Many active investors try to monitor hedge fund positions to get an idea of what the “smart money” is doing, and now some are making big bets on Japan. But the technical action, says MoneyShow’s Tom Aspray, suggests they may be betting on the wrong side.
Even though last Friday’s rally was not that impressive, it did lessen the downside pressure on the stock market, and early Monday stock futures have added to last Friday’s gains.
There are still quite a few hurdles facing the stock market (Gaza, Greece or the Fiscal Cliff?), and there are no signs yet the US market’s decline is over.
Some of the other global markets continue to act much better. Japan’s Nikkei-225 Index is up over 6% since last Tuesday’s low, including a 1% gain in Monday’s session. Despite the worsening economic news out of Japan, the index is now just 1.5% below its September high.
It appears that many of the big hedge funds are betting on more weakness, as they are bidding up the prices of credit-default swaps on some of Japan’s largest companies.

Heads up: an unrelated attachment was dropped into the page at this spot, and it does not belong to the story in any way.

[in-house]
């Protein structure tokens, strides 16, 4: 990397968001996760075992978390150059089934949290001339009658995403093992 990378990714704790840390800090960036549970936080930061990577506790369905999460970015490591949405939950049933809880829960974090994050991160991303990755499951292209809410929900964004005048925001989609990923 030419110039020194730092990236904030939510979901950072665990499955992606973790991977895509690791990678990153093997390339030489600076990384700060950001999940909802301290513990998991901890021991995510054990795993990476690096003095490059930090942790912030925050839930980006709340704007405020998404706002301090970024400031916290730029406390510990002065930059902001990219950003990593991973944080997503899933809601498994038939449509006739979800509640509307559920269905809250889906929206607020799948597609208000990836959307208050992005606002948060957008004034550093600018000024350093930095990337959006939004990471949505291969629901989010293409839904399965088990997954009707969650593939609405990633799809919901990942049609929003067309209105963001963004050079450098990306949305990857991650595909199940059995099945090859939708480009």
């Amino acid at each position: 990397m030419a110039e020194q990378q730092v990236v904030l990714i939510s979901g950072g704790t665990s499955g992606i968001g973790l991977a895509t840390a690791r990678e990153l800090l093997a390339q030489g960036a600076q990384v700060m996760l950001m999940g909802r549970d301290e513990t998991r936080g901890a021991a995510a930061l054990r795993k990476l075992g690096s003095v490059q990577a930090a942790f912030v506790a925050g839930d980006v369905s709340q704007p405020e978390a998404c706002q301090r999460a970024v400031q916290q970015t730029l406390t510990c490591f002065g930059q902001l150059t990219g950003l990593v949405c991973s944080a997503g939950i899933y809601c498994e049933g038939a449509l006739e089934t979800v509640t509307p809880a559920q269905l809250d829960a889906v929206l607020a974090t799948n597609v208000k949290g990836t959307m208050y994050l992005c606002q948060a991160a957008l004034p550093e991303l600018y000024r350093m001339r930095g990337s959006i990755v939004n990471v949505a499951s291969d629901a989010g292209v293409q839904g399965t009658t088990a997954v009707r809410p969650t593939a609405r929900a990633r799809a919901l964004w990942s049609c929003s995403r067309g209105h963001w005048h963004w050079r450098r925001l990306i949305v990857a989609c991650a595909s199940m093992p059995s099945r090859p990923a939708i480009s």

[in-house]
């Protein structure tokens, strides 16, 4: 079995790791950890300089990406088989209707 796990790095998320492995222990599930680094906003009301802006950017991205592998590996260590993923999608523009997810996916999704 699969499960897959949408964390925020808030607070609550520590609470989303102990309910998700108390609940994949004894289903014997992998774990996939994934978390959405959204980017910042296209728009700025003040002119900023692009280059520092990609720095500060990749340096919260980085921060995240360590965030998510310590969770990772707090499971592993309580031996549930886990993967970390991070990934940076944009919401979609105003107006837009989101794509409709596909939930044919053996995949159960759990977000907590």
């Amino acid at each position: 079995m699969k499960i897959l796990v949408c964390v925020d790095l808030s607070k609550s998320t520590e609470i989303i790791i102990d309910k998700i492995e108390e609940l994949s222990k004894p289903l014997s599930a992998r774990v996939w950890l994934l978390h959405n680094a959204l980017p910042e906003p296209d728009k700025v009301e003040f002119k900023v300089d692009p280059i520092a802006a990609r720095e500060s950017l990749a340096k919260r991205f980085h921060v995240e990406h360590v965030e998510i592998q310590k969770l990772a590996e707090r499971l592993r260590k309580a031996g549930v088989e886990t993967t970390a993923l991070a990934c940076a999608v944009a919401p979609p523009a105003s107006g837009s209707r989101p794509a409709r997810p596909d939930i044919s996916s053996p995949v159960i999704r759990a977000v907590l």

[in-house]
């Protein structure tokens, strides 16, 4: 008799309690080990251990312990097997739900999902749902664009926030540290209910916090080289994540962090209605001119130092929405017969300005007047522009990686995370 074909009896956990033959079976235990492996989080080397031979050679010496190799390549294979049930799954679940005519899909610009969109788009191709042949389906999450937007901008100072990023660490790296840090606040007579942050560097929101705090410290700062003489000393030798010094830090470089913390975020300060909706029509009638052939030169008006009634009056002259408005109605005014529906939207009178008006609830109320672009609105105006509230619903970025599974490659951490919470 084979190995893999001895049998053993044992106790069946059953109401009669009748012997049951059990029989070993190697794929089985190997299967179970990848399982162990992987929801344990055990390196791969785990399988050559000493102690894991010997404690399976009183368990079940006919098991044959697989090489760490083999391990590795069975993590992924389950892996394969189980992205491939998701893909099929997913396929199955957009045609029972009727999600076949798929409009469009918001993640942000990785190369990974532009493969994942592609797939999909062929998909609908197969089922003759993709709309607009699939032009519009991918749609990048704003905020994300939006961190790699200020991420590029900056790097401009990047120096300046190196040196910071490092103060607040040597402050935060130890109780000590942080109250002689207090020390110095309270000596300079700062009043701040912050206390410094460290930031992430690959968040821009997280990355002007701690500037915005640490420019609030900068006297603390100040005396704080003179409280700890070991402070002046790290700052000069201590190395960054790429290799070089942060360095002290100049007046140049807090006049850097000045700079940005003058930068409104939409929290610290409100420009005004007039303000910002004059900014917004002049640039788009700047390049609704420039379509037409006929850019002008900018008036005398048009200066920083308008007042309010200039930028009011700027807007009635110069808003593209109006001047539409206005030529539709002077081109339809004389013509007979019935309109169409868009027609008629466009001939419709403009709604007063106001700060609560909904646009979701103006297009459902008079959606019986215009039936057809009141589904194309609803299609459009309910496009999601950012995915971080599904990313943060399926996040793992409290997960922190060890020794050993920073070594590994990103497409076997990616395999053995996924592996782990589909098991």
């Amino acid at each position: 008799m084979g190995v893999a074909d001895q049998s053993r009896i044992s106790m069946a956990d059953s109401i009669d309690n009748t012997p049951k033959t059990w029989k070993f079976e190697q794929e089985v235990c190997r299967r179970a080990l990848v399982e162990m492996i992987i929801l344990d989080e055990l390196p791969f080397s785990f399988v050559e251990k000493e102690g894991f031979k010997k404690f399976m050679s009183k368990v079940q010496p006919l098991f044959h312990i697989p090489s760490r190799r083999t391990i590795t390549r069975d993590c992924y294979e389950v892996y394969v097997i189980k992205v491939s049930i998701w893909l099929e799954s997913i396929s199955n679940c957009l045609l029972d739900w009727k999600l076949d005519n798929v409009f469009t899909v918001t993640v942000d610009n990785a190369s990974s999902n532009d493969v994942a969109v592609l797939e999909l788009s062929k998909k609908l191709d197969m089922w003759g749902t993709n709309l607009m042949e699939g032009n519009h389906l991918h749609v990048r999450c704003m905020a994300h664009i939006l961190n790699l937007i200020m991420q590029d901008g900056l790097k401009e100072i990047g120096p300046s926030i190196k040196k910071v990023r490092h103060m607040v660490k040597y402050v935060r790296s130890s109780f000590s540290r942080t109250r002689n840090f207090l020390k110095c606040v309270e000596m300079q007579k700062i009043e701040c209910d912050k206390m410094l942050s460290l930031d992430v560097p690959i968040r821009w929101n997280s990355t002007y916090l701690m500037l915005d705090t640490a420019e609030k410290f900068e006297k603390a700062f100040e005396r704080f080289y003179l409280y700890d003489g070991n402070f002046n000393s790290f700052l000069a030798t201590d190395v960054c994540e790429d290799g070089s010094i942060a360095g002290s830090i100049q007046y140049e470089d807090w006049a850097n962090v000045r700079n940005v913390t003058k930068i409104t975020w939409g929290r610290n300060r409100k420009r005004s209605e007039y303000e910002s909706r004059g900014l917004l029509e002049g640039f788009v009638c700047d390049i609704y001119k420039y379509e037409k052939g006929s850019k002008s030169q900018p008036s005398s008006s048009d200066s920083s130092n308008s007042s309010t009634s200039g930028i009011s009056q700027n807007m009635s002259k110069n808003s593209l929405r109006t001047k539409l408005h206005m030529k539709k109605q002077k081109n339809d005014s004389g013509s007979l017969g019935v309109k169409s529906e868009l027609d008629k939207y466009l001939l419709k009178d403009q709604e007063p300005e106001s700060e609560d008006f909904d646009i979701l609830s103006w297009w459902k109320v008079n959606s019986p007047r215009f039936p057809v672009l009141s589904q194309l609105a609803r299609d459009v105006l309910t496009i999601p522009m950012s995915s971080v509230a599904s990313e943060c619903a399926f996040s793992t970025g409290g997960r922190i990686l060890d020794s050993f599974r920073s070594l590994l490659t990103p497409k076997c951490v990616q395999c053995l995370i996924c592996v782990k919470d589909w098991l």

So far this trade is working for them, but several well-known hedge fund managers were proclaiming their bullish stance back in early 2011 and the Nikkei fell 17% for the year. Does the technical outlook support their stance now?
Chart Analysis: The weekly chart of the Nikkei-225 Index peaked in February 2011 at 10,891, and the long-term downtrend (line a) is still intact.
The weekly chart of the CurrencyShares Japanese Yen Trust (FXY) shows that a three-year head and shoulders top appears to be forming. A close below the neckline at $118.50 is needed to confirm the top formation.
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